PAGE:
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A Gen Z-forward blueprint for building a confident AI-powered workforce

A workforce equipped with the knowledge to use AI effectively is more likely to implement this technology to greater efficacy.

A Gen Z-forward blueprint for building a confident AI-powered workforce
[Source photo: Laurence Dutton/Getty Images]

As we continue to witness the profound impact of AI on organizations, it’s fascinating, of course—but also increasingly important for managers to consider how different generations perceive these emerging technologies. You might assume that younger generations that have grown up with technology playing an integral part of their lives would naturally be the most enthusiastic about AI.

Think again.

Contrary to popular belief, Gen Zers are not quite as optimistic about AI tools as their millennial counterparts. In fact, research by Statista indicates that Gen Z views AI with less optimism than most might assume.

A recent survey by my company, Croud, further highlights this fact, revealing that only 65% of Gen Z respondents view AI positively, compared to a whopping 81% of millennials. They’re more skeptical about this sort of tech—but they also feel justified about that skepticism.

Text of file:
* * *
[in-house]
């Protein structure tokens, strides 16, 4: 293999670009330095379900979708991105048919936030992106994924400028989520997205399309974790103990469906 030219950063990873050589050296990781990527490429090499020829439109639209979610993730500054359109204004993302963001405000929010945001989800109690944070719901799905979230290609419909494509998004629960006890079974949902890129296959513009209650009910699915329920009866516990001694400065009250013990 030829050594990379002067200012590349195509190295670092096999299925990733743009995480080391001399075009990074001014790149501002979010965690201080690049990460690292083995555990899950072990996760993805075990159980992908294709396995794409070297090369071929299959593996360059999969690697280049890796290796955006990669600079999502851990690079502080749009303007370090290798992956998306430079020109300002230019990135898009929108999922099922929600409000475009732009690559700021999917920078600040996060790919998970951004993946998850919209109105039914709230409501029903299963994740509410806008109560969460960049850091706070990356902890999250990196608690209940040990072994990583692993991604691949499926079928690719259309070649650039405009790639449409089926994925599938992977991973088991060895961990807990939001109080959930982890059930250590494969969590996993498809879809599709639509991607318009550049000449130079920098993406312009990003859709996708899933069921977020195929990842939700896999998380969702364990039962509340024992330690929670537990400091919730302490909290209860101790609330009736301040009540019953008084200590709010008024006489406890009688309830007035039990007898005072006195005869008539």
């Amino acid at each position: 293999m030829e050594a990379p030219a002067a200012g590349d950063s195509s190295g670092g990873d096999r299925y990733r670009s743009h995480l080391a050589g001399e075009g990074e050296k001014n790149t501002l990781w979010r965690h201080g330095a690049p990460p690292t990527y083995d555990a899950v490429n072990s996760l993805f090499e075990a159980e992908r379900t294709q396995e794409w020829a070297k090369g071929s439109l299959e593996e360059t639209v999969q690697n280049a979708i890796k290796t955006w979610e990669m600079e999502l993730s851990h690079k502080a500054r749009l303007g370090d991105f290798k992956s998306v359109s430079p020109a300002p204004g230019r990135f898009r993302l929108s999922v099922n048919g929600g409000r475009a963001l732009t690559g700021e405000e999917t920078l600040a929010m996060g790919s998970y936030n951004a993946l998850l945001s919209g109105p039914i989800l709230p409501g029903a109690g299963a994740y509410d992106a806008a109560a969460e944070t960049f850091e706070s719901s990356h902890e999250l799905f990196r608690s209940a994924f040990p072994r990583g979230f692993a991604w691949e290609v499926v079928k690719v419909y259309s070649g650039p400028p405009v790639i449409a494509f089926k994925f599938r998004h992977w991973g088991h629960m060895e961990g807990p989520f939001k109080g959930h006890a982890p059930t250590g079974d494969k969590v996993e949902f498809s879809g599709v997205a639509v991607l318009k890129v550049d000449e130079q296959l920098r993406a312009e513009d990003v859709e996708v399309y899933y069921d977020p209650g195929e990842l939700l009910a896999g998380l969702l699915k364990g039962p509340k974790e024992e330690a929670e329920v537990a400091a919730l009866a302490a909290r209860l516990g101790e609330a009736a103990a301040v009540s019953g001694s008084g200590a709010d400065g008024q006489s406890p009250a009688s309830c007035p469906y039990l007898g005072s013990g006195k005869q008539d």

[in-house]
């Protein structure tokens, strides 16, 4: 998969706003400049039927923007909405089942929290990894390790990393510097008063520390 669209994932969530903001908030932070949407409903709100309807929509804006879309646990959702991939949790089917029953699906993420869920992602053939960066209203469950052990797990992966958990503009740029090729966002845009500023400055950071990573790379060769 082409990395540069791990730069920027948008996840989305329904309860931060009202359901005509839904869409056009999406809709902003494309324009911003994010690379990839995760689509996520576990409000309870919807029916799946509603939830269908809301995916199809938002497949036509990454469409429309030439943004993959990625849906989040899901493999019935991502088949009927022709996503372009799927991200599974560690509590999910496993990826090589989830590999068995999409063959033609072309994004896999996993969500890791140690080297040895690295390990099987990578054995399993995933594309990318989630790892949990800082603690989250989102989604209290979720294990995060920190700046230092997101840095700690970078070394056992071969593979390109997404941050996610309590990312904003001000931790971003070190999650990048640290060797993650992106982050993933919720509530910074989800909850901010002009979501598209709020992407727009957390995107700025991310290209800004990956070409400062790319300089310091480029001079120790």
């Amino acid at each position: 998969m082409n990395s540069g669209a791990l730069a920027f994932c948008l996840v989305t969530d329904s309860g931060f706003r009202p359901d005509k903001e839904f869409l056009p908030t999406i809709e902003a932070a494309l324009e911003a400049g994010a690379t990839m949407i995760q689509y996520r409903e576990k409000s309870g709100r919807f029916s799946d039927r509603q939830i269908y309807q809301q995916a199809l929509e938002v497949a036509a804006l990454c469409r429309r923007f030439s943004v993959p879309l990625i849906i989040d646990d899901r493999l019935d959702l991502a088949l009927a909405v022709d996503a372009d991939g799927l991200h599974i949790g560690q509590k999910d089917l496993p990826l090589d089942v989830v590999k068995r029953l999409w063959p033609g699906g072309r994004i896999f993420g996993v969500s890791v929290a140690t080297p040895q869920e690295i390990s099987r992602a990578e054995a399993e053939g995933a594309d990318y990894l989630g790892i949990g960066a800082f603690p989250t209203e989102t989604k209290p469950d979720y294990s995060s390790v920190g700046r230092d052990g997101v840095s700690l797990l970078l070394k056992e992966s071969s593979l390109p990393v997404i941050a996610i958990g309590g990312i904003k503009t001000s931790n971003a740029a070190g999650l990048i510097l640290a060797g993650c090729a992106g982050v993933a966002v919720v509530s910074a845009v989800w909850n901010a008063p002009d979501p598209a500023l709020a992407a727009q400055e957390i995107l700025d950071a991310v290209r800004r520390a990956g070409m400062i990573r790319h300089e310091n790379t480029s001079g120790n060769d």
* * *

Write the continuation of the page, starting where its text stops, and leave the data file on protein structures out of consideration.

This revelation raises questions. Namely, how should we interpret this data, and secondly, what factors might be contributing to this (admittedly unexpected) trend? And perhaps most importantly, what can managers learn from this and what actions should they take in light of these fresh findings?

With that in mind, we’ve outlined a blueprint for better understanding your Gen Z team members.


The way different generations perceive technology is influenced by the era in which they grew up. While Gen Zers are certainly tech-savvy and aware of AI’s potential, they also seem to have a heightened awareness of its potential drawbacks and limitations.

study conducted by Cornell University and FreedomPay found that Gen Z is actually more cautious when it comes to sharing their data compared to millennials or boomers. As far as why this might be the case, let’s not forget that they’ve been exposed to complex issues around privacy, security, and bias, which have become even more pressing in recent years.

In practice, start by tapping them for their insights. This doesn’t mean you need to shift your approach at any cost, but showing that you’re taking what they have to say into consideration can go a long way toward keeping them invested.